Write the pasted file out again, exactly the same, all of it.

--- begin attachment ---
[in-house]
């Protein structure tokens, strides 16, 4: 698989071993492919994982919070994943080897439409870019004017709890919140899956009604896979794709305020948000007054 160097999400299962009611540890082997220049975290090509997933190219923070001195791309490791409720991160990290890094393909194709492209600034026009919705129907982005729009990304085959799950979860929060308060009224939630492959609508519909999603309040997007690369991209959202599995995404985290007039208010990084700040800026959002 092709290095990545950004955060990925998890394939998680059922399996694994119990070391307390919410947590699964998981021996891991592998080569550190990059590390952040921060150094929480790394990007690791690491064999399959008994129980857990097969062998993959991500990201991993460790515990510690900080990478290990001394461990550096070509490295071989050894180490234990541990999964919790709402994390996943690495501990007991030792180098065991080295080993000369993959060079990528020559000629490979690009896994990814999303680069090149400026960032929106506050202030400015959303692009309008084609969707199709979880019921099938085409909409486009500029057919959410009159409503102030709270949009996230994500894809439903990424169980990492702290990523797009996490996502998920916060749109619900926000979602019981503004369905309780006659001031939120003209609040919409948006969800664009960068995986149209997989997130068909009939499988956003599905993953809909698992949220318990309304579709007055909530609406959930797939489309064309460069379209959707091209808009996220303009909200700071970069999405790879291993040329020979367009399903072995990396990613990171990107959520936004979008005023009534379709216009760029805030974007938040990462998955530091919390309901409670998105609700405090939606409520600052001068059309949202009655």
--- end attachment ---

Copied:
[in-house]
């Protein structure tokens, strides 16, 4: 698989071993492919994982919070994943080897439409870019004017709890919140899956009604896979794709305020948000007054 160097999400299962009611540890082997220049975290090509997933190219923070001195791309490791409720991160990290890094393909194709492209600034026009919705129907982005729009990304085959799950979860929060308060009224939630492959609508519909999603309040997007690369991209959202599995995404985290007039208010990084700040800026959002 092709290095990545950004955060990925998890394939998680059922399996694994119990070391307390919410947590699964998981021996891991592998080569550190990059590390952040921060150094929480790394990007690791690491064999399959008994129980857990097969062998993959991500990201991993460790515990510690900080990478290990001394461990550096070509490295071989050894180490234990541990999964919790709402994390996943690495501990007991030792180098065991080295080993000369993959060079990528020559000629490979690009896994990814999303680069090149400026960032929106506050202030400015959303692009309008084609969707199709979880019921099938085409909409486009500029057919959410009159409503102030709270949009996230994500894809439903990424169980990492702290990523797009996490996502998920916060749109619900926000979602019981503004369905309780006659001031939120003209609040919409948006969800664009960068995986149209997989997130068909009939499988956003599905993953809909698992949220318990309304579709007055909530609406959930797939489309064309460069379209959707091209808009996220303009909200700071970069999405790879291993040329020979367009399903072995990396990613990171990107959520936004979008005023009534379709216009760029805030974007938040990462998955530091919390309901409670998105609700405090939606409520600052001068059309949202009655």